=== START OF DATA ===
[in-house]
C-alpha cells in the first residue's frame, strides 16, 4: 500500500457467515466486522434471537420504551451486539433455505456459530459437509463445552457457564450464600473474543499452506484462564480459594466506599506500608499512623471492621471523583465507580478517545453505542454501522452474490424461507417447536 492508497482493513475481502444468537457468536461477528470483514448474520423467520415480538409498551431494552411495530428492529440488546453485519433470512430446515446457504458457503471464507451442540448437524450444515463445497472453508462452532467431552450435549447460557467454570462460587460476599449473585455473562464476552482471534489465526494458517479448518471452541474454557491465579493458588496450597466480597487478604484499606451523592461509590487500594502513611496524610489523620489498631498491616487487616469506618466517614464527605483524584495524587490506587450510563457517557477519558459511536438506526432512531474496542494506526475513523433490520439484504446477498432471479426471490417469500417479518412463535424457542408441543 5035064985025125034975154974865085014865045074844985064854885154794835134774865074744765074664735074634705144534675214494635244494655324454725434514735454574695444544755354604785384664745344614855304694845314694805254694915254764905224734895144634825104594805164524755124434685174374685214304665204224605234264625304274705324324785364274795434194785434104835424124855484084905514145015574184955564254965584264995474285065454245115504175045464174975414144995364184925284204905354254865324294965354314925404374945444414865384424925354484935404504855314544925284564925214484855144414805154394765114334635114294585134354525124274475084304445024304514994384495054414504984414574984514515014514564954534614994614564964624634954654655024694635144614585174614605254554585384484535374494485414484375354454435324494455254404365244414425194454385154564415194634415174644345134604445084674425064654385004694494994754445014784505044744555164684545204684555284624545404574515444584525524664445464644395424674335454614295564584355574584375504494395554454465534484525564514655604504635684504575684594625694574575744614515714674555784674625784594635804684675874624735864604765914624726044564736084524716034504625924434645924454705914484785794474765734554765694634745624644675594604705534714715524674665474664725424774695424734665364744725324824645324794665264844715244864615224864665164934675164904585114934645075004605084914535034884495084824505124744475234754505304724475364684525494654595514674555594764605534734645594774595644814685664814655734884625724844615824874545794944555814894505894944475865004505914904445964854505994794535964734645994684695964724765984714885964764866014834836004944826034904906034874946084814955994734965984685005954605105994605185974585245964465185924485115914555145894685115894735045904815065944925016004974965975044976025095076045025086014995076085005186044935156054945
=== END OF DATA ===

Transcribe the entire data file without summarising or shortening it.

[in-house]
C-alpha cells in the first residue's frame, strides 16, 4: 500500500457467515466486522434471537420504551451486539433455505456459530459437509463445552457457564450464600473474543499452506484462564480459594466506599506500608499512623471492621471523583465507580478517545453505542454501522452474490424461507417447536 492508497482493513475481502444468537457468536461477528470483514448474520423467520415480538409498551431494552411495530428492529440488546453485519433470512430446515446457504458457503471464507451442540448437524450444515463445497472453508462452532467431552450435549447460557467454570462460587460476599449473585455473562464476552482471534489465526494458517479448518471452541474454557491465579493458588496450597466480597487478604484499606451523592461509590487500594502513611496524610489523620489498631498491616487487616469506618466517614464527605483524584495524587490506587450510563457517557477519558459511536438506526432512531474496542494506526475513523433490520439484504446477498432471479426471490417469500417479518412463535424457542408441543 5035064985025125034975154974865085014865045074844985064854885154794835134774865074744765074664735074634705144534675214494635244494655324454725434514735454574695444544755354604785384664745344614855304694845314694805254694915254764905224734895144634825104594805164524755124434685174374685214304665204224605234264625304274705324324785364274795434194785434104835424124855484084905514145015574184955564254965584264995474285065454245115504175045464174975414144995364184925284204905354254865324294965354314925404374945444414865384424925354484935404504855314544925284564925214484855144414805154394765114334635114294585134354525124274475084304445024304514994384495054414504984414574984514515014514564954534614994614564964624634954654655024694635144614585174614605254554585384484535374494485414484375354454435324494455254404365244414425194454385154564415194634415174644345134604445084674425064654385004694494994754445014784505044744555164684545204684555284624545404574515444584525524664445464644395424674335454614295564584355574584375504494395554454465534484525564514655604504635684504575684594625694574575744614515714674555784674625784594635804684675874624735864604765914624726044564736084524716034504625924434645924454705914484785794474765734554765694634745624644675594604705534714715524674665474664725424774695424734665364744725324824645324794665264844715244864615224864665164934675164904585114934645075004605084914535034884495084824505124744475234754505304724475364684525494654595514674555594764605534734645594774595644814685664814655734884625724844615824874545794944555814894505894944475865004505914904445964854505994794535964734645994684695964724765984714885964764866014834836004944826034904906034874946084814955994734965984685005954605105994605185974585245964465185924485115914555145894685115894735045904815065944925016004974965975044976025095076045025086014995076085005186044935156054945